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Free Tree Study & Lapbook

Tree Study & Lapbook
by Lynn Pitts

Lapbook Extras
Cover Page
Tree Shape Books & Blank Books (use as desired)


Broad-leaved tree: a tree with thin, flat leaves instead of needles

Conifer: a tree with cones instead of flowers

Evergreen: a plant that stays green all year round

Nutrients: parts of food, like vitamins, that are used for growth

Sap: food that the tree makes and stores for growth

Sapling: a young tree

Limb: a large branch of a tree

Stem: the part of a tree that keeps it up

Trunk: the tall main stem of a tree

Twig: a small tree branch

Branch: the part of tree that grows out from the trunk

Bark: a tough outside part of a woody plant

Vocabulary accordion book

Types of Trees

There are two main kinds of trees-- broad-leaved tree and conifer tree.

Broad-leaved trees have thin and flat leaves. They are shaped like globes or eggs. Where winters are cold, most of these types of trees will lose their leaves. In the fall, the leaves turn yellow, gold, red, orange, and brown. Some examples of broad-leaved trees are Maple, Oak, Birch, Apple and Cherry.

Conifer trees have needles instead of leaves. Some have triangle shapes that help snow to slide off the branches. They also have cones and most are evergreens. An evergreen stays green all year. Some conifer trees are Fir, Cedar, Spruce and Pine.

Types of Trees flap book

Identifying Trees

You can identify a tree by looking at the shapes of its leaves. The leaves of a broad-leaved tree can be divided into two types- simple and compound.

Compound leaves include some of the biggest leaves. They can measure 3 ft from stalk to tip, so bit that at first sight they look like collections of separate leaves attached to one stalk. A closer look shows that this is not so. Compound leaves each grow from a single bud, and when autumn comes many of them fall off in one piece, each leaving a large leaf scar where they were attached to the tree.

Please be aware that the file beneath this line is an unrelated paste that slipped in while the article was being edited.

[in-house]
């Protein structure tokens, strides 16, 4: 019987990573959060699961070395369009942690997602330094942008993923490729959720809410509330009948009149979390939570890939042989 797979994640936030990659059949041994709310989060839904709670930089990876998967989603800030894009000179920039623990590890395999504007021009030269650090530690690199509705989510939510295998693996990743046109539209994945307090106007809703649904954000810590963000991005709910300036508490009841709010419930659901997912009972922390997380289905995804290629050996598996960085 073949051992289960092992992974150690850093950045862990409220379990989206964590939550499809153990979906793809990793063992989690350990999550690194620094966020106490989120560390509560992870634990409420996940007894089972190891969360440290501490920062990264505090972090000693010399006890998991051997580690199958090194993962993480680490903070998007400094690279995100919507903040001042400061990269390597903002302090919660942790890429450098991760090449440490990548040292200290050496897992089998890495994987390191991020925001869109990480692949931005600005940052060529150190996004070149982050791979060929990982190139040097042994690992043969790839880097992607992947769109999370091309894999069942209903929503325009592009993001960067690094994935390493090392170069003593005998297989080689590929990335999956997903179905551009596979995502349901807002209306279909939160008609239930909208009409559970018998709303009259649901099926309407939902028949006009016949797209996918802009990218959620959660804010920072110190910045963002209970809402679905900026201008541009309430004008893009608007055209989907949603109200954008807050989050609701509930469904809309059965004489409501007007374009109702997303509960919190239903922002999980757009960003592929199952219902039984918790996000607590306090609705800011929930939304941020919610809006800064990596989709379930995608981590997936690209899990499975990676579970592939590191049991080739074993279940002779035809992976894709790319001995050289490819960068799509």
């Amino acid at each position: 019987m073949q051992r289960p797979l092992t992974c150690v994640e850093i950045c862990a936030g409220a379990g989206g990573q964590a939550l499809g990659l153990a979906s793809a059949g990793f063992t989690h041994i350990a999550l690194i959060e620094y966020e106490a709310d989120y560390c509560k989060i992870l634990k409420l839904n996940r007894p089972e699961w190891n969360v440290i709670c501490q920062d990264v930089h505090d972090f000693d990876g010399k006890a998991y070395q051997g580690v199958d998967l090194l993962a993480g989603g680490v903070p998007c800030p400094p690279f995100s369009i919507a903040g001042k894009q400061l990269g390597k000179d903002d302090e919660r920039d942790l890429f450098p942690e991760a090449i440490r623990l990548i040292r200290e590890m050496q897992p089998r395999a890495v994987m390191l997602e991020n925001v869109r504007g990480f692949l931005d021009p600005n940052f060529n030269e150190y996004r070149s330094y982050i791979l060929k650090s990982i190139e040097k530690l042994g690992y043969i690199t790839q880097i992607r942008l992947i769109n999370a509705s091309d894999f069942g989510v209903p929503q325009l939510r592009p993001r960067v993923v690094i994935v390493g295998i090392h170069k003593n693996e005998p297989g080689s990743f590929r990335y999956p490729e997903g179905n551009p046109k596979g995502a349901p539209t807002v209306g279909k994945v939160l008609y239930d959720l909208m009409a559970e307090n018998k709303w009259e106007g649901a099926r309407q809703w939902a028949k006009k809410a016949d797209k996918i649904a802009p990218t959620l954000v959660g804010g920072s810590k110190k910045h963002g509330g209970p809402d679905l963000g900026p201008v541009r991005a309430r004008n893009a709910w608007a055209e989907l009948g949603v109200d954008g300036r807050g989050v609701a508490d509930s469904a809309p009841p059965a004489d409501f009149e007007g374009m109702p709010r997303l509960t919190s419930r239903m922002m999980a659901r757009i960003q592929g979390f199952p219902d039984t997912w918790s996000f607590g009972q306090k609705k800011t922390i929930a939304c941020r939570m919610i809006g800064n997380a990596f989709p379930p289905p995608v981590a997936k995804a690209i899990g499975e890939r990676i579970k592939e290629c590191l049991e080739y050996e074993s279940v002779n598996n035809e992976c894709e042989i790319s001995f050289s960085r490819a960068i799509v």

Some Simple leaves are smooth-edged, some are rough-edged. Some are very big and broad while others are small and thin. They are a single leaf growing on one stalk.

Needles and scales of Conifers are quite unlike the leaves of broad-leaved trees. They have parallel veins and a hard or leathery surface. They remain on the tree year round.

Tree Identification Book

Draw a picture of the seeds that come from a tree you found.   Draw or attach a photo of your tree.  Draw or attach a photo of the leaves that are on your tree. You can also do leaf rubbings.

Tree I.D. book

Comparing Trees

*Needles or scaly leaves
*Triangle shape
*Cones hold seeds

*Flat, thin leaves
*Round, oval, or umbrella shaped
*Fruits hold seeds
*Lose leaves in Fall

*Make food
*Grow a layer of wood each year
*Covered with bark
*Heartwood core

Comparing Trees Venn diagram

How Trees Make and Store Food

Like other plants, trees spend the summer making food. All trees need water, air and sunshine. The roots soak up nutrients and water from the ground. The green parts soak up sunlight and air. Tree leaves, like all green leaves, make their own food. They make a kind of sugar from water and air. The heat of the sun does the work. The food a tree makes is called sap. Sap is stored in the trunk over the winter. It used this stored sap to grow new leaves in the Spring. Some of the food is also there to help the tree grow. Every year a little is added to the ends of the twigs and branches.

Make & Store Food minit book


All trees begin as seeds. They come in different shapes and sizes. A seed sprouts when a small root begins to grow. As it absorbs water and minerals, a tiny stem with just two small leaves begins to grow above the soil. A young tree is called a seedling. Seedlings grow tall and spread wide. As the stem becomes hard enough it is called wood. Small branches begin to appear as buds that turn into tiny leaves. The hard, woody stem is now called a tree trunk.  Being tall helps the tree reach the sunlight it needs to make food. After three years, the seedling becomes a sapling.

Seeds interlock book

Parts of a Trunk